Danaë reclining with Zeus as the shower of gold depicted on a vase 450-425 BC
|Consort||Zeus, Polydectes (almost)|
|Parents||Acrisius and Eurydice|
In Greek mythology, Danaë (// or //; Ancient Greek: Δανάη) was a daughter of King Acrisius of Argos and his wife Queen Eurydice. She was the mother of the hero Perseus by Zeus. She was sometimes credited with founding the city of Ardea in Latium during the Bronze Age.
Disappointed by his lack of male heirs, Acrisius asked an oracle if this would change. The oracle told him that he would be killed by his daughter's son. She was childless and, meaning to keep her so, he shut her up in a bronze tower or cave. But Zeus came to her in the form of golden rain, and impregnated her. Soon after, their child Perseus was born.
Unwilling to provoke the wrath of the gods or the Furies by killing his offspring, Acrisius cast Danaë and Perseus into the sea in a wooden chest. The sea was calmed by Poseidon and at the request of Zeus the pair survived. They washed ashore on the island of Seriphos, where they were taken in by Dictys - the brother of King Polydectes - who raised Perseus to manhood. The King was charmed by Danaë but she had no interest in him. Consequently he agreed not to marry her only if her son would bring him the head of the Gorgon Medusa. Using Athena's shield, Hermes's winged sandals and Hades' helmet of invisibility, Perseus was able to evade Medusa's gaze and decapitate her.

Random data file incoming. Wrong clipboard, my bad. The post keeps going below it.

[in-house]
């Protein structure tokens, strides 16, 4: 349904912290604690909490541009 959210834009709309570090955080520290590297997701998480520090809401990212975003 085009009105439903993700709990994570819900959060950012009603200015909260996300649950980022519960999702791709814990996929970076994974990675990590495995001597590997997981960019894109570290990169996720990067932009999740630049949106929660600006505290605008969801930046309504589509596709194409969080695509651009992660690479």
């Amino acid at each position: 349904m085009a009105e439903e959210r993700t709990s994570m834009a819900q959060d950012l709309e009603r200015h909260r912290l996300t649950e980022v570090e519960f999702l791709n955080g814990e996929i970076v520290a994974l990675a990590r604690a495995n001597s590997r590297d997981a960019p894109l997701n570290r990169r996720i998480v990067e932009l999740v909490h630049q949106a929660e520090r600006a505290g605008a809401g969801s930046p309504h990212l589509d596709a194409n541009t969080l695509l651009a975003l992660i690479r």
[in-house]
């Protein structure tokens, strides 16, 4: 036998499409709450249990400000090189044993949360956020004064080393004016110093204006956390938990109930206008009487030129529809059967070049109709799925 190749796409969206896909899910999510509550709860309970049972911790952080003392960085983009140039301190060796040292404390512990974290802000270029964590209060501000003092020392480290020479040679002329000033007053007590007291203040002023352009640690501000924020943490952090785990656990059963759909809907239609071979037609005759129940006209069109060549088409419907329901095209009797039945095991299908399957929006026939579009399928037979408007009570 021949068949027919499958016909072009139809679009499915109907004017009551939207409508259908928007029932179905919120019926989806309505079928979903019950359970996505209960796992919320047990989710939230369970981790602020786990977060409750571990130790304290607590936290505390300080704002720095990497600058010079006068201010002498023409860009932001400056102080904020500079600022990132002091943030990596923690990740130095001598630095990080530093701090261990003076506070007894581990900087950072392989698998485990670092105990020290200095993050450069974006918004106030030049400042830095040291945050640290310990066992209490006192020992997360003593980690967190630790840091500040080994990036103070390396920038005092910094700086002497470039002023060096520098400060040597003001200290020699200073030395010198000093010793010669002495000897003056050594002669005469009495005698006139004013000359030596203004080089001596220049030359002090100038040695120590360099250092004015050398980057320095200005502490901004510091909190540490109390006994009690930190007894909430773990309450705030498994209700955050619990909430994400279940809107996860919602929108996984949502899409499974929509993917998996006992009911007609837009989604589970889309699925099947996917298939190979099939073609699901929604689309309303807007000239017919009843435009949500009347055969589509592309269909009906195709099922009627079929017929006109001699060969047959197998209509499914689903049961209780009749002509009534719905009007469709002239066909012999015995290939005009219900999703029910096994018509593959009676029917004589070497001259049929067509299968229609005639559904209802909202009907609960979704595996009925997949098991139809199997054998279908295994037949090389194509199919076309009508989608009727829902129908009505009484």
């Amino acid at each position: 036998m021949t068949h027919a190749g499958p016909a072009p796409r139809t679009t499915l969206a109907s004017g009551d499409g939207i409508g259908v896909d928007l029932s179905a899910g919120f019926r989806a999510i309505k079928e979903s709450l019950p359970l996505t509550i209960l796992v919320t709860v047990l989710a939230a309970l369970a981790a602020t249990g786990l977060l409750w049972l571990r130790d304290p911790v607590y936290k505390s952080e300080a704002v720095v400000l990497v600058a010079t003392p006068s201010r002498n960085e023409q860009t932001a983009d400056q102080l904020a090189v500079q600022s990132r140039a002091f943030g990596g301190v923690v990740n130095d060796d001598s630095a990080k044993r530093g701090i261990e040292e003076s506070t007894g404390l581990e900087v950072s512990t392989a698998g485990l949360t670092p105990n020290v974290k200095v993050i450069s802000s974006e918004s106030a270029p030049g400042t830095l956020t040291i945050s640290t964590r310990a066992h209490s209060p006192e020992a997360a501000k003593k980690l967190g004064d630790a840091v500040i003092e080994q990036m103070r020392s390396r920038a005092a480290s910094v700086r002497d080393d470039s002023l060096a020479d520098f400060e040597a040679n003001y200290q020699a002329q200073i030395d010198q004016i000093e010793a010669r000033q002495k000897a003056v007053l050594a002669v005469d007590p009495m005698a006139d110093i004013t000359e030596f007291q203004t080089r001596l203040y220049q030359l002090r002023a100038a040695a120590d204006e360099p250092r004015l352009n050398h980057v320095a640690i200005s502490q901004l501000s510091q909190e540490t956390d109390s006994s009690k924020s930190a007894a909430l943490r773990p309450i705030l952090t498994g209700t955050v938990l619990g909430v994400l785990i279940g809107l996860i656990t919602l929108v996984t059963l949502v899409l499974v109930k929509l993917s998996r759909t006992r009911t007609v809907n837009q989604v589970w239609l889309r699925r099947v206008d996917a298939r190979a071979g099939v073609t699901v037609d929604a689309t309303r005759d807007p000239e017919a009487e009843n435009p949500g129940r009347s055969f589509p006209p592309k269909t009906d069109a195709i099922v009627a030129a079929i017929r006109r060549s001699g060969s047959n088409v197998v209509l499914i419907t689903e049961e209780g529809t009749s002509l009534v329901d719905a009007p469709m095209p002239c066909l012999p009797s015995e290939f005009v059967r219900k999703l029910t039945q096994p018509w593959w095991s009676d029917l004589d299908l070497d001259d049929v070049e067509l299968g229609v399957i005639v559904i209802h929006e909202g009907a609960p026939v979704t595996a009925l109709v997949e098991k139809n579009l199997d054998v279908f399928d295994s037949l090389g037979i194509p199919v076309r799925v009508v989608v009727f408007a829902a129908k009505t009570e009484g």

Later, after Perseus brought back Medusa's head and rescued Andromeda, the oracle's prophecy came true. He started for Argos, but learning of the prophecy instead went to Larissa, where athletic games were being held. By chance, an aging Acrisius was there and Perseus accidentally struck him on the head with his javelin (or discus), fulfilling the prophecy. Too shamed to return to Argos he then gave the kingdom to Megapenthes, son of Proetus (Acrisius' twin brother) and took over his kingdom of Tiryns, also founding Mycenae and Midea there.
Another version states that Perseus was angry that he had been sent on a seemingly impossible quest to kill Medusa so that his mother, Danaë, was alone to be pursued by King Polydectes. Perseus took out Medusa's head from a sack and turned Polydectes to stone.
Danae by Alexandre Jacques Chantron, 1891.
Danaë with Eros, 1544. This painting shows the youthful figure of Eros alongside Danaë. 120 cm × 172 cm. National Museum of Capodimonte, Naples
Adolf Ulrik Wertmüller Danaë and the Shower of Gold, 1787
Henri Fantin-Latour, Danaë, 1898
- Jones, Daniel; Roach, Peter, James Hartman and Jane Setter, eds. Cambridge English Pronouncing Dictionary. 17th edition. Cambridge UP, 2006.
- Smith, William; Dictionary of Greek and Roman Biography and Mythology, London (1873). "Danae" , Acri'sius
|Wikimedia Commons has media related to Danae.|
|Wikisource has the text of the 1911 Encyclopædia Britannica article Danae.|
- Danaë (disambiguation)#Art
- Pseudo-Apollodorus, Bibliotheke
- Danae-class cruiser
- The asteroid 61 Danaë, named after her
- Danae - Literary character from the Elenium and the Tamuli series by David Eddings
- Warburg Institute Iconographic Database (ca. 100 images of Danae)